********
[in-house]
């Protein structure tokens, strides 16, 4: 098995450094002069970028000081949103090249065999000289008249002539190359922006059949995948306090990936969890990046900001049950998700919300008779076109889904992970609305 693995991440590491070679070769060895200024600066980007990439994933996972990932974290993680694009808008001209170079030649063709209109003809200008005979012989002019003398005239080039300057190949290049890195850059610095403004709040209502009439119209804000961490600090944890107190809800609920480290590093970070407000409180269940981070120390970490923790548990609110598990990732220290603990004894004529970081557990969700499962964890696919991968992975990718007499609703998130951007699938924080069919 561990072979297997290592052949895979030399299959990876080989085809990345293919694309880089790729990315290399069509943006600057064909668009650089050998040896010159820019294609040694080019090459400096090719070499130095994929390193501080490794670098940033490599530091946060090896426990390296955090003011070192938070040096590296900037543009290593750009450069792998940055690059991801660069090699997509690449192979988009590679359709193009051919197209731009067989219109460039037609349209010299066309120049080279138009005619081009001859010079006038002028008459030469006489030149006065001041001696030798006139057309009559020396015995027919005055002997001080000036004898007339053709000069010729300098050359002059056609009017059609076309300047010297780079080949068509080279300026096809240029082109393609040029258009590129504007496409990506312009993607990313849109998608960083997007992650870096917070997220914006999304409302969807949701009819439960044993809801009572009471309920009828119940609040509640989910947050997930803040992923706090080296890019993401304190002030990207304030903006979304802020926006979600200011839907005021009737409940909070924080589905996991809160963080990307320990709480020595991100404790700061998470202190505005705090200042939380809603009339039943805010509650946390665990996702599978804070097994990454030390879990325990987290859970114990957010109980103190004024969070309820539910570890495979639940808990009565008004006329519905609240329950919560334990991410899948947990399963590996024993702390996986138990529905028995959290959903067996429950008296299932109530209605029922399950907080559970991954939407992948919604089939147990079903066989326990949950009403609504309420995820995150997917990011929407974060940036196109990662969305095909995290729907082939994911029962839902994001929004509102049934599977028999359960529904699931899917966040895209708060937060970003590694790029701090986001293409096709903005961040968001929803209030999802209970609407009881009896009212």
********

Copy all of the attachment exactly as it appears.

[in-house]
């Protein structure tokens, strides 16, 4: 098995450094002069970028000081949103090249065999000289008249002539190359922006059949995948306090990936969890990046900001049950998700919300008779076109889904992970609305 693995991440590491070679070769060895200024600066980007990439994933996972990932974290993680694009808008001209170079030649063709209109003809200008005979012989002019003398005239080039300057190949290049890195850059610095403004709040209502009439119209804000961490600090944890107190809800609920480290590093970070407000409180269940981070120390970490923790548990609110598990990732220290603990004894004529970081557990969700499962964890696919991968992975990718007499609703998130951007699938924080069919 561990072979297997290592052949895979030399299959990876080989085809990345293919694309880089790729990315290399069509943006600057064909668009650089050998040896010159820019294609040694080019090459400096090719070499130095994929390193501080490794670098940033490599530091946060090896426990390296955090003011070192938070040096590296900037543009290593750009450069792998940055690059991801660069090699997509690449192979988009590679359709193009051919197209731009067989219109460039037609349209010299066309120049080279138009005619081009001859010079006038002028008459030469006489030149006065001041001696030798006139057309009559020396015995027919005055002997001080000036004898007339053709000069010729300098050359002059056609009017059609076309300047010297780079080949068509080279300026096809240029082109393609040029258009590129504007496409990506312009993607990313849109998608960083997007992650870096917070997220914006999304409302969807949701009819439960044993809801009572009471309920009828119940609040509640989910947050997930803040992923706090080296890019993401304190002030990207304030903006979304802020926006979600200011839907005021009737409940909070924080589905996991809160963080990307320990709480020595991100404790700061998470202190505005705090200042939380809603009339039943805010509650946390665990996702599978804070097994990454030390879990325990987290859970114990957010109980103190004024969070309820539910570890495979639940808990009565008004006329519905609240329950919560334990991410899948947990399963590996024993702390996986138990529905028995959290959903067996429950008296299932109530209605029922399950907080559970991954939407992948919604089939147990079903066989326990949950009403609504309420995820995150997917990011929407974060940036196109990662969305095909995290729907082939994911029962839902994001929004509102049934599977028999359960529904699931899917966040895209708060937060970003590694790029701090986001293409096709903005961040968001929803209030999802209970609407009881009896009212």